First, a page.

The Holiday Season is here with its promise of joy. Families and friends gather to celebrate their traditions and affirm their relationships. Festive foods will be shared. Gifts will be exchanged. Expectations fill the air.
Many among us will indeed rejoice. Unfortunately many will not. As mental health professionals remind us every year, vulnerable individuals will experience the holiday as stressful, an occasion that activates (or augments) emotions such as sadness, loneliness, feelings of alienation — “the holiday blues.”
A distinction is in order. The blues are seasonal sentiments; a reaction to felt stress during the holiday. They are, typically short lived. They are not the same as a clinical depression, While it may include sadness or loneliness, or alienation, depression is a serious disturbance of mood and cognition generally characterized by additional symptoms and sign: feelings of despair, anomie, apathy, diminished interest in activities that used to be enjoyable, social withdrawal and isolation, disturbance of sleep, appetite and libido. Thinking becomes negative, pessimistic, inclined to predict failure. The afflicted individual struggles with helplessness and hopelessness. Some may entertain suicidal ideas or plans. In some cases, anger and explosive outbursts occur.
The primary recommendation for clinical depression is prompt psychiatric/psychological treatments that might include cognitive-behavior therapy and placement on medications When the depression is accompanied by self-destructive ideation, immediate psychiatric treatment is needed.
Back to the holiday blues. They are due to stress associated with the holidays. They lift shortly after the holidays end.
Diverse stressors may be responsible for the blues.
- The holidays may impose excessive demands on a person’s time, calling for repeated shopping, cleaning, cooking, cleaning again, etc.
- Gift exchanging, if extravagant, can be financially costly, leaving its mark long after the festivities are over.
- The emphasis on social connection and engagement with family and friends accentuates for some the awareness that one is instead disconnected, alone, isolated from others.
- The holidays can find us in the midst of grieving a significant loss, whether a job, health or relationships,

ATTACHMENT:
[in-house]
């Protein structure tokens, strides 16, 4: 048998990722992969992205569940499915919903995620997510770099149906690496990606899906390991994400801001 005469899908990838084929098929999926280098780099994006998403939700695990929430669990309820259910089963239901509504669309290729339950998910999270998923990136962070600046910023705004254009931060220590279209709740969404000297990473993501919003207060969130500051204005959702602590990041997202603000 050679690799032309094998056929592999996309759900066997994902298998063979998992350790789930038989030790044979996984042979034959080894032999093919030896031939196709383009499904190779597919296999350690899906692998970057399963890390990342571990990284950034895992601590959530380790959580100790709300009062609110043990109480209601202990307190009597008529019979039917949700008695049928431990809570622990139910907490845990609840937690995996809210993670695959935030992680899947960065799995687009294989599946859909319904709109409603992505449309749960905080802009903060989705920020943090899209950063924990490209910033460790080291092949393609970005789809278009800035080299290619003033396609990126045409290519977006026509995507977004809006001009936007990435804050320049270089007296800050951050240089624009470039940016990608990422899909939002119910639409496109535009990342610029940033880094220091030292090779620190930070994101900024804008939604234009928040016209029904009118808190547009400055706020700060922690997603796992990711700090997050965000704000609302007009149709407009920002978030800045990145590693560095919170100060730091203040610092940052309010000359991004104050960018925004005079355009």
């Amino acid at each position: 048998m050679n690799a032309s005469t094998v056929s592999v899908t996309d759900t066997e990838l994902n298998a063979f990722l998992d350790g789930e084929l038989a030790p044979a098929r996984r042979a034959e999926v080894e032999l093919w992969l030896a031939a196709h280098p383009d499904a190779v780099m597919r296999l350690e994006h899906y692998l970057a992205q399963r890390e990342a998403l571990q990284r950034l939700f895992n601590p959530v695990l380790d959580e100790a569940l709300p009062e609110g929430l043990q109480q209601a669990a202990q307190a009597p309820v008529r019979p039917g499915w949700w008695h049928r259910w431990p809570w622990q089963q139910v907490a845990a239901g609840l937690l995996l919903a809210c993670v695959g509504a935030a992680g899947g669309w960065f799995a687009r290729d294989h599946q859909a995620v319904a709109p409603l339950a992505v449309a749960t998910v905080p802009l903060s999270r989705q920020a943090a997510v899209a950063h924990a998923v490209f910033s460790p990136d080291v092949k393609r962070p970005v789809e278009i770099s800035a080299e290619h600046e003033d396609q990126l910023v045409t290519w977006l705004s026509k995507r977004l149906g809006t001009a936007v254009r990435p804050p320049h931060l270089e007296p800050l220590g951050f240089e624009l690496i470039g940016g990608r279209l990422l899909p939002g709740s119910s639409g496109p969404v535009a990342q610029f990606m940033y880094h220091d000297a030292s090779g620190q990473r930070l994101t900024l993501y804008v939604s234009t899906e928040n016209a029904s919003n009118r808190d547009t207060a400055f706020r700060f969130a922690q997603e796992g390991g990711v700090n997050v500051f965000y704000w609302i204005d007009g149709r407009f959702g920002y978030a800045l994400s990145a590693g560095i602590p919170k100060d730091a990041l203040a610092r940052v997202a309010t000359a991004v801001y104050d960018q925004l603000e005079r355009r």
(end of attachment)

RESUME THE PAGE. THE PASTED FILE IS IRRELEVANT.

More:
- The holidays can activate memories of holidays past, when the occasion was a happy one but later vanished.
- The holidays can also bring to mind many instances of disappointments, when we did not get what we dreamt we would.
- The commercialization of the holidays with its “Black Friday” and “Cyber Monday”, impress many people as a major loss of what the festivities were meant to be.
The Holiday Blues can respond to self-management strategies.
- Plan ahead so that preparation work does not pile up, resulting in fatigue and resentments.
- Give according to your means.
- Tailor your expectations; so that they are within the possible. The Unrealistic expectations often result in disappointments and discouragement.
- If you are in difficult, lingering, conflict with a friend or family member declare amnesty. Commit to doing your share repairing the relationship, once the holidays are over.
- If you are grieving a loss and feel lacking in energy respect that this is how you feel. Do not commit to be the engine of the holidays.
- If your awareness is that you are socially isolated, make the effort to reach out and seek others.
- Rescue your holiday from materialism and celebrate its history of faith, its spirit
- Exercise, go on a hike, bike, sing, dance.
- Avoid overeating and overdrinking.
This post was originally published by its proprietor, the Northwest Parkinson’s Disease Foundation. It is reproduced here with their permission.